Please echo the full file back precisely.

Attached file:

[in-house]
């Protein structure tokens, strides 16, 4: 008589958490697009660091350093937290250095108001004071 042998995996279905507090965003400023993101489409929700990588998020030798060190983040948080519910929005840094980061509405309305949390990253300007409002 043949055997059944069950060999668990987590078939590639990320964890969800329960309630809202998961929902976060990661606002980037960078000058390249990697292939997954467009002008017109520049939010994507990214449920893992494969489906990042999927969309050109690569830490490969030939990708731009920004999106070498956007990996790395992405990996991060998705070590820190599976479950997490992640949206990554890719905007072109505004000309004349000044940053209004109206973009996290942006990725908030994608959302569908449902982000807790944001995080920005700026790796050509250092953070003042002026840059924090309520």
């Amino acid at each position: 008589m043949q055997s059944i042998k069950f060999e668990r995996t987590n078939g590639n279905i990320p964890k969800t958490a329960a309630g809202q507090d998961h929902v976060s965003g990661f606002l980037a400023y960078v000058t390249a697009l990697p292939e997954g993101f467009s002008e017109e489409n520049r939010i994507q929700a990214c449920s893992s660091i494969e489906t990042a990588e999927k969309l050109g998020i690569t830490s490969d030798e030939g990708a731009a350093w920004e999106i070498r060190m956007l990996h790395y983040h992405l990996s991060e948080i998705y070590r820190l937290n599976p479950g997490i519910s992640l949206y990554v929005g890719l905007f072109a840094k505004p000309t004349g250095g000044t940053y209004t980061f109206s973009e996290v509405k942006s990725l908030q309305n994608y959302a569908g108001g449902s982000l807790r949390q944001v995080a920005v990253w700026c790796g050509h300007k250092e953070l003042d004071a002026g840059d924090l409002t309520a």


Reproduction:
[in-house]
């Protein structure tokens, strides 16, 4: 008589958490697009660091350093937290250095108001004071 042998995996279905507090965003400023993101489409929700990588998020030798060190983040948080519910929005840094980061509405309305949390990253300007409002 043949055997059944069950060999668990987590078939590639990320964890969800329960309630809202998961929902976060990661606002980037960078000058390249990697292939997954467009002008017109520049939010994507990214449920893992494969489906990042999927969309050109690569830490490969030939990708731009920004999106070498956007990996790395992405990996991060998705070590820190599976479950997490992640949206990554890719905007072109505004000309004349000044940053209004109206973009996290942006990725908030994608959302569908449902982000807790944001995080920005700026790796050509250092953070003042002026840059924090309520």
């Amino acid at each position: 008589m043949q055997s059944i042998k069950f060999e668990r995996t987590n078939g590639n279905i990320p964890k969800t958490a329960a309630g809202q507090d998961h929902v976060s965003g990661f606002l980037a400023y960078v000058t390249a697009l990697p292939e997954g993101f467009s002008e017109e489409n520049r939010i994507q929700a990214c449920s893992s660091i494969e489906t990042a990588e999927k969309l050109g998020i690569t830490s490969d030798e030939g990708a731009a350093w920004e999106i070498r060190m956007l990996h790395y983040h992405l990996s991060e948080i998705y070590r820190l937290n599976p479950g997490i519910s992640l949206y990554v929005g890719l905007f072109a840094k505004p000309t004349g250095g000044t940053y209004t980061f109206s973009e996290v509405k942006s990725l908030q309305n994608y959302a569908g108001g449902s982000l807790r949390q944001v995080a920005v990253w700026c790796g050509h300007k250092e953070l003042d004071a002026g840059d924090l409002t309520a």